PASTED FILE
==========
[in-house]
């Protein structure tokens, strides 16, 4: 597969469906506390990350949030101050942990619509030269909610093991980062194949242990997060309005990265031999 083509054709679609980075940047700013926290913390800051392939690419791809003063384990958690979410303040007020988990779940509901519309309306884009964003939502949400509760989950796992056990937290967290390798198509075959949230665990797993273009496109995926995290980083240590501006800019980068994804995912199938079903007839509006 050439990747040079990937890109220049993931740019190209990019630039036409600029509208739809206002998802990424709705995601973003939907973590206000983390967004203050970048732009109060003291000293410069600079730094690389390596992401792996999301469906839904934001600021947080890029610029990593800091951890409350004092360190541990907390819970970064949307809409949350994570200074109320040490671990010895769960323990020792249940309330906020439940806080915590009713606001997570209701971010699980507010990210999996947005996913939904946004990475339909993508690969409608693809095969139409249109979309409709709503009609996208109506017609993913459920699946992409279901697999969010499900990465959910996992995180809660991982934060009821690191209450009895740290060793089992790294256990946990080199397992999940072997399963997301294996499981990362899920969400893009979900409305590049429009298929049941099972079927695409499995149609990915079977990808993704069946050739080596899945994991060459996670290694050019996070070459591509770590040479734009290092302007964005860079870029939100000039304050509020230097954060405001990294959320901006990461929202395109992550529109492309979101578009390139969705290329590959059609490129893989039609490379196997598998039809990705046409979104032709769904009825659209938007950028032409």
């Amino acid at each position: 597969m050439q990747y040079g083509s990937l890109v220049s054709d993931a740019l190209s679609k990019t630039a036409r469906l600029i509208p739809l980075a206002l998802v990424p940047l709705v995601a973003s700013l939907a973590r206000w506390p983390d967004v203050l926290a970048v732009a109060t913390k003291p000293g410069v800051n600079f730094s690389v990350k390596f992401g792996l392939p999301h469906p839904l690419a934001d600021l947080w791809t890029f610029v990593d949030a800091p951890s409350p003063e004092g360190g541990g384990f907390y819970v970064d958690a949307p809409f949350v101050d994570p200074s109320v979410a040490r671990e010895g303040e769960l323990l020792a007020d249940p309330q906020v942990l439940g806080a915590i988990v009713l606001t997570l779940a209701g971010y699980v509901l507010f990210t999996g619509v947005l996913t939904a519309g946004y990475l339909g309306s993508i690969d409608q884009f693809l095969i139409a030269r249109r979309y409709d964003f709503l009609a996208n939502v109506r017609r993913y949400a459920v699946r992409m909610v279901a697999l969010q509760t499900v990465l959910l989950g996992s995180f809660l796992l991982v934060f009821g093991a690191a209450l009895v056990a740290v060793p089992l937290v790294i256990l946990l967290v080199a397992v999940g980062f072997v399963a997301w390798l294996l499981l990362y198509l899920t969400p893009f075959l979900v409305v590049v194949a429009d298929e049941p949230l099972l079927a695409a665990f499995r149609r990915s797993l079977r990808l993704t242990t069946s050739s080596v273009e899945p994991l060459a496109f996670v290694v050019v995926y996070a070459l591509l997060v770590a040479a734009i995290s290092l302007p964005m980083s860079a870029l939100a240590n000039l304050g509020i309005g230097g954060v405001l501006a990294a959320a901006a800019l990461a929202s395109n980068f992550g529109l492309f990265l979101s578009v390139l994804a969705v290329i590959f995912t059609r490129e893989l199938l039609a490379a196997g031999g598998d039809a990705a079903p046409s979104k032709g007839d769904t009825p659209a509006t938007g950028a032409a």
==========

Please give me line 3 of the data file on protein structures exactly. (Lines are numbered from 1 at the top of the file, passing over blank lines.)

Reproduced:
């Amino acid at each position: 597969m050439q990747y040079g083509s990937l890109v220049s054709d993931a740019l190209s679609k990019t630039a036409r469906l600029i509208p739809l980075a206002l998802v990424p940047l709705v995601a973003s700013l939907a973590r206000w506390p983390d967004v203050l926290a970048v732009a109060t913390k003291p000293g410069v800051n600079f730094s690389v990350k390596f992401g792996l392939p999301h469906p839904l690419a934001d600021l947080w791809t890029f610029v990593d949030a800091p951890s409350p003063e004092g360190g541990g384990f907390y819970v970064d958690a949307p809409f949350v101050d994570p200074s109320v979410a040490r671990e010895g303040e769960l323990l020792a007020d249940p309330q906020v942990l439940g806080a915590i988990v009713l606001t997570l779940a209701g971010y699980v509901l507010f990210t999996g619509v947005l996913t939904a519309g946004y990475l339909g309306s993508i690969d409608q884009f693809l095969i139409a030269r249109r979309y409709d964003f709503l009609a996208n939502v109506r017609r993913y949400a459920v699946r992409m909610v279901a697999l969010q509760t499900v990465l959910l989950g996992s995180f809660l796992l991982v934060f009821g093991a690191a209450l009895v056990a740290v060793p089992l937290v790294i256990l946990l967290v080199a397992v999940g980062f072997v399963a997301w390798l294996l499981l990362y198509l899920t969400p893009f075959l979900v409305v590049v194949a429009d298929e049941p949230l099972l079927a695409a665990f499995r149609r990915s797993l079977r990808l993704t242990t069946s050739s080596v273009e899945p994991l060459a496109f996670v290694v050019v995926y996070a070459l591509l997060v770590a040479a734009i995290s290092l302007p964005m980083s860079a870029l939100a240590n000039l304050g509020i309005g230097g954060v405001l501006a990294a959320a901006a800019l990461a929202s395109n980068f992550g529109l492309f990265l979101s578009v390139l994804a969705v290329i590959f995912t059609r490129e893989l199938l039609a490379a196997g031999g598998d039809a990705a079903p046409s979104k032709g007839d769904t009825p659209a509006t938007g950028a032409a």